Dark Web Oxy Dealer Could Get 20 Years in Prison
Frenchman Guy Vallerius – aka the “OxyMonster”- is accused of selling the illicit drugs oxycodone, cocaine, and methamphetamine over the dark web.
In May, Vallerius plead guilty to charges of conspiracy and money laundering; he’s facing at least 20 years in prison.
Finding the OxyMonster
Vallerius earned the nickname “OxyMonster” for his role as a moderator on Dream Market and TradeRoute, underground sites used in Europe and the United States for online transactions between buyers and sellers of illicit drugs. And these transactions are done without revealing either party’s real identities.
Authorities found Vallerius also had accounts on the notorious marketplaces Silk Road, Pandora, and Alpha Bay. Similar in nature to eBay, these sites can be used to sell products through a digital black market. Users can request technical assistance, resolve disputes, post reviews of vendors, and even take commissions from sales.
In January 2017, the US Drug Enforcement Agency (DEA) logged onto the Dream Market, where they were able to identify Vallerius’ true identity through his official capacity on the site. In a multi-agency approach involving the FBI, IRS, DEA, Homeland Security Investigations, and the U.S. Postal Inspection Service, they managed to track him down when he traveled from his home in France to Austin, Texas…where he was set to compete in the world beard-growing championship. (Can’t make this stuff up!)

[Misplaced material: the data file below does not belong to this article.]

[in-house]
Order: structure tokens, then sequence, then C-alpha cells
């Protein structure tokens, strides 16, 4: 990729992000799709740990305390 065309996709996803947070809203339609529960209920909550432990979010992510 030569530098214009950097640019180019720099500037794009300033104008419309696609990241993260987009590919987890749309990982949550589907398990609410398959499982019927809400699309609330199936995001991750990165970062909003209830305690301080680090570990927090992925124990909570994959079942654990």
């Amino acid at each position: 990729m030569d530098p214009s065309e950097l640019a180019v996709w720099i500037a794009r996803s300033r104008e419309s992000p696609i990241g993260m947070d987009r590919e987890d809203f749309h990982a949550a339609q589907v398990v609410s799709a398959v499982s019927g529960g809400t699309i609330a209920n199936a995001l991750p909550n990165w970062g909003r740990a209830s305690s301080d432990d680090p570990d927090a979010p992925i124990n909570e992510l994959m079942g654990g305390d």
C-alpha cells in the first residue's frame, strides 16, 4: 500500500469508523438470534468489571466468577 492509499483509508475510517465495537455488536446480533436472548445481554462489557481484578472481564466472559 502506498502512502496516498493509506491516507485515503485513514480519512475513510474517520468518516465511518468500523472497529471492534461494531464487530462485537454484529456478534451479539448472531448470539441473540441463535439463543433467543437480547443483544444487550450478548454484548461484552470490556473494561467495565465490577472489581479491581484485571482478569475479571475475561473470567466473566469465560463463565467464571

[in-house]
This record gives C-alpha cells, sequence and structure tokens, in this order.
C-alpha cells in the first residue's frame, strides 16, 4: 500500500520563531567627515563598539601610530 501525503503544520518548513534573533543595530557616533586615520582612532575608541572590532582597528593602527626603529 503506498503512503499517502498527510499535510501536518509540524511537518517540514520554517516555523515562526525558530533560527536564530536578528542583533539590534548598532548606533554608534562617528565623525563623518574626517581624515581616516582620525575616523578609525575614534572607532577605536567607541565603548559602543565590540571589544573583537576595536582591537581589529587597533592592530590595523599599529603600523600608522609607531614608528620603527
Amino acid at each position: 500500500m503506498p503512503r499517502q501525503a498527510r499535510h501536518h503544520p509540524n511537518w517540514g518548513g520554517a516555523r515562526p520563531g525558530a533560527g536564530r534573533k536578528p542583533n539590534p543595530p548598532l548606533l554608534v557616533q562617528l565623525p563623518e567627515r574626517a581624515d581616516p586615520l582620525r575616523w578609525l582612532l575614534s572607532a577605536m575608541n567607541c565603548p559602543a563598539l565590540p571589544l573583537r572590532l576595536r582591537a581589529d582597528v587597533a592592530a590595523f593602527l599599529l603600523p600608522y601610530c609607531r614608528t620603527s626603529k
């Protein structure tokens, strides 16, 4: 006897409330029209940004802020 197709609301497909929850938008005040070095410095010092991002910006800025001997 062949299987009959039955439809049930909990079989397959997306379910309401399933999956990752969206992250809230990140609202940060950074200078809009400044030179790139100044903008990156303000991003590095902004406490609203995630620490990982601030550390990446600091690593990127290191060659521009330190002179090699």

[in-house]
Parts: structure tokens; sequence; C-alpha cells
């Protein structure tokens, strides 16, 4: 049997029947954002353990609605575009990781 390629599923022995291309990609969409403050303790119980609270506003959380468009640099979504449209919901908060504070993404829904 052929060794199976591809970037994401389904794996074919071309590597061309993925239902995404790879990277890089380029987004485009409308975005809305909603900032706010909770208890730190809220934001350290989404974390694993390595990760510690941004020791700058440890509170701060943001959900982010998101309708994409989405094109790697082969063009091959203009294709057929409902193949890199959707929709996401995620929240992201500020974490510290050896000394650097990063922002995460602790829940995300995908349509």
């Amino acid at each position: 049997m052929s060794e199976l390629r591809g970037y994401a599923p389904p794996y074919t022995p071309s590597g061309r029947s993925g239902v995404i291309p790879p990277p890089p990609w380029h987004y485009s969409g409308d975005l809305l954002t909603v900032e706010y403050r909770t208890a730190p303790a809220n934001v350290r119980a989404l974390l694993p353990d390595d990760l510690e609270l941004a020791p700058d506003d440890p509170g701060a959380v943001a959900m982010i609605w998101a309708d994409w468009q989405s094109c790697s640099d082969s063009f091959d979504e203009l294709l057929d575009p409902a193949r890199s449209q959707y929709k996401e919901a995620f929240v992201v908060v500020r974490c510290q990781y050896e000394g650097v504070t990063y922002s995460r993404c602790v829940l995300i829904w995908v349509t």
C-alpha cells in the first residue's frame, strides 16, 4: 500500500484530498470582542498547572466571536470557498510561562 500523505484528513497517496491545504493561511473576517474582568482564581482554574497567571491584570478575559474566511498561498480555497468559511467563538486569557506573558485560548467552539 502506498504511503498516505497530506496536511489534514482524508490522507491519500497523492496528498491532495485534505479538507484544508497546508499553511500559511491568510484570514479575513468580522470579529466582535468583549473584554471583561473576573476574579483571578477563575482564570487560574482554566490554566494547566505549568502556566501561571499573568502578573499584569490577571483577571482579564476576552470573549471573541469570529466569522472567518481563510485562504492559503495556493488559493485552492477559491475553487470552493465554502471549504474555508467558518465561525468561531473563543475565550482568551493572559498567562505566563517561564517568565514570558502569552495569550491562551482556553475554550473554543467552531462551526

He was arrested by U.S. authorities when he flew into Atlanta, Georgia. Special Agent Lilita Infante asked security officials from the Atlanta airport to detain Vallerius for questioning immediately upon arrival.
Security asked Vallerius for the passwords to his devices – cell phone, iPad, and laptop – as part of a routine inspection at the border. It was there that officials were able to search his devices and ultimately confirm his identify as the “OxyMonster.”
What Role Did Bitcoin Play?
The DEA also found evidence supporting his online drug business, including the Tor browser that allowed Vallerius to conceal his identity, as well as $500,000 in Bitcoin and profiles/ login details for these websites.
The OxyMonster initially hit the authorities’ radar thanks to Bitcoin. Agents were able to use Bitcoin to ascertain his true identity, track several incoming payments, and monitor outgoing deposits from accounts controlled by Vallerius.
Facing life in prison on an indictment, Vallerius and his attorney tried to keep his laptop out of evidence. When that failed, he entered a plea agreement.
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